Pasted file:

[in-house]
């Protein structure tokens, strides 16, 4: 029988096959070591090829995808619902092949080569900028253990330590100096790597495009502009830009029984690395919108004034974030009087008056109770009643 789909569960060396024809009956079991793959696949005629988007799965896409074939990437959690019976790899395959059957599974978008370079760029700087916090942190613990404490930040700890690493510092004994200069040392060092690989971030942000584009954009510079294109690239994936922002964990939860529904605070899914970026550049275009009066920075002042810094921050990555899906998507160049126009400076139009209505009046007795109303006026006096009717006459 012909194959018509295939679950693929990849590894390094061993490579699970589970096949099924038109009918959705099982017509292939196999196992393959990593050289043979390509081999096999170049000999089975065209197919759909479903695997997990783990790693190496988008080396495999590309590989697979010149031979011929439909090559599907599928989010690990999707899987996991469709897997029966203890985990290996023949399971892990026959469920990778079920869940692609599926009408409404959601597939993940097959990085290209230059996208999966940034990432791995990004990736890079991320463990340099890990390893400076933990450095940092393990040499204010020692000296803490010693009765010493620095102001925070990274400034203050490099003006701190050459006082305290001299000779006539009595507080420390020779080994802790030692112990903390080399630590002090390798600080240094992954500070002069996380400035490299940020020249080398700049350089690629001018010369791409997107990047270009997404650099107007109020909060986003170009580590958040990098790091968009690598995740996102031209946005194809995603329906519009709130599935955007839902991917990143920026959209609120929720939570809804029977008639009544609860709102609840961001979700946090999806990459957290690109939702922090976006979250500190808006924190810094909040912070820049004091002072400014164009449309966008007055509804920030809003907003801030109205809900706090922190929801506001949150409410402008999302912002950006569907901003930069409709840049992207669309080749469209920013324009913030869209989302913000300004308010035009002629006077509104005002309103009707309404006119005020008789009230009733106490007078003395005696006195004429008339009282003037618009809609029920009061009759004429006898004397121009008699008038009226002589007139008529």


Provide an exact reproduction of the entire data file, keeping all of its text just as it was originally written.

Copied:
[in-house]
């Protein structure tokens, strides 16, 4: 029988096959070591090829995808619902092949080569900028253990330590100096790597495009502009830009029984690395919108004034974030009087008056109770009643 789909569960060396024809009956079991793959696949005629988007799965896409074939990437959690019976790899395959059957599974978008370079760029700087916090942190613990404490930040700890690493510092004994200069040392060092690989971030942000584009954009510079294109690239994936922002964990939860529904605070899914970026550049275009009066920075002042810094921050990555899906998507160049126009400076139009209505009046007795109303006026006096009717006459 012909194959018509295939679950693929990849590894390094061993490579699970589970096949099924038109009918959705099982017509292939196999196992393959990593050289043979390509081999096999170049000999089975065209197919759909479903695997997990783990790693190496988008080396495999590309590989697979010149031979011929439909090559599907599928989010690990999707899987996991469709897997029966203890985990290996023949399971892990026959469920990778079920869940692609599926009408409404959601597939993940097959990085290209230059996208999966940034990432791995990004990736890079991320463990340099890990390893400076933990450095940092393990040499204010020692000296803490010693009765010493620095102001925070990274400034203050490099003006701190050459006082305290001299000779006539009595507080420390020779080994802790030692112990903390080399630590002090390798600080240094992954500070002069996380400035490299940020020249080398700049350089690629001018010369791409997107990047270009997404650099107007109020909060986003170009580590958040990098790091968009690598995740996102031209946005194809995603329906519009709130599935955007839902991917990143920026959209609120929720939570809804029977008639009544609860709102609840961001979700946090999806990459957290690109939702922090976006979250500190808006924190810094909040912070820049004091002072400014164009449309966008007055509804920030809003907003801030109205809900706090922190929801506001949150409410402008999302912002950006569907901003930069409709840049992207669309080749469209920013324009913030869209989302913000300004308010035009002629006077509104005002309103009707309404006119005020008789009230009733106490007078003395005696006195004429008339009282003037618009809609029920009061009759004429006898004397121009008699008038009226002589007139008529």